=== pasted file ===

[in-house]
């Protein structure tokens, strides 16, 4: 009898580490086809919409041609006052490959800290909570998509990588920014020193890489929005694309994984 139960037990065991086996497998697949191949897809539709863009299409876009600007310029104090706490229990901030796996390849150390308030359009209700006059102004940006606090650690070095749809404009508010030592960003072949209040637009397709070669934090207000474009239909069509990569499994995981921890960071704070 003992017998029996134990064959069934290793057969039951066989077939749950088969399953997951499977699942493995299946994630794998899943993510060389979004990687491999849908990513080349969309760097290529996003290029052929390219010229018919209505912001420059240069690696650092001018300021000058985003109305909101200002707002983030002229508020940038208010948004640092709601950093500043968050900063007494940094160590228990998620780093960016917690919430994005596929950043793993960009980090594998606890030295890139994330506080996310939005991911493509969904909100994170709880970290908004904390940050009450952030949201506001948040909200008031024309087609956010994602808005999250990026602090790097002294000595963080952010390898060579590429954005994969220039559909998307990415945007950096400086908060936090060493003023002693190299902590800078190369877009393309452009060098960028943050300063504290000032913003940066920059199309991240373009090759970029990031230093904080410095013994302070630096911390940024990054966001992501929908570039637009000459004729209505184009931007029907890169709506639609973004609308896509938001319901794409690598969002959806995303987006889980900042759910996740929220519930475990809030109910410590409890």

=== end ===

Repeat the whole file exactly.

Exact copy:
[in-house]
């Protein structure tokens, strides 16, 4: 009898580490086809919409041609006052490959800290909570998509990588920014020193890489929005694309994984 139960037990065991086996497998697949191949897809539709863009299409876009600007310029104090706490229990901030796996390849150390308030359009209700006059102004940006606090650690070095749809404009508010030592960003072949209040637009397709070669934090207000474009239909069509990569499994995981921890960071704070 003992017998029996134990064959069934290793057969039951066989077939749950088969399953997951499977699942493995299946994630794998899943993510060389979004990687491999849908990513080349969309760097290529996003290029052929390219010229018919209505912001420059240069690696650092001018300021000058985003109305909101200002707002983030002229508020940038208010948004640092709601950093500043968050900063007494940094160590228990998620780093960016917690919430994005596929950043793993960009980090594998606890030295890139994330506080996310939005991911493509969904909100994170709880970290908004904390940050009450952030949201506001948040909200008031024309087609956010994602808005999250990026602090790097002294000595963080952010390898060579590429954005994969220039559909998307990415945007950096400086908060936090060493003023002693190299902590800078190369877009393309452009060098960028943050300063504290000032913003940066920059199309991240373009090759970029990031230093904080410095013994302070630096911390940024990054966001992501929908570039637009000459004729209505184009931007029907890169709506639609973004609308896509938001319901794409690598969002959806995303987006889980900042759910996740929220519930475990809030109910410590409890």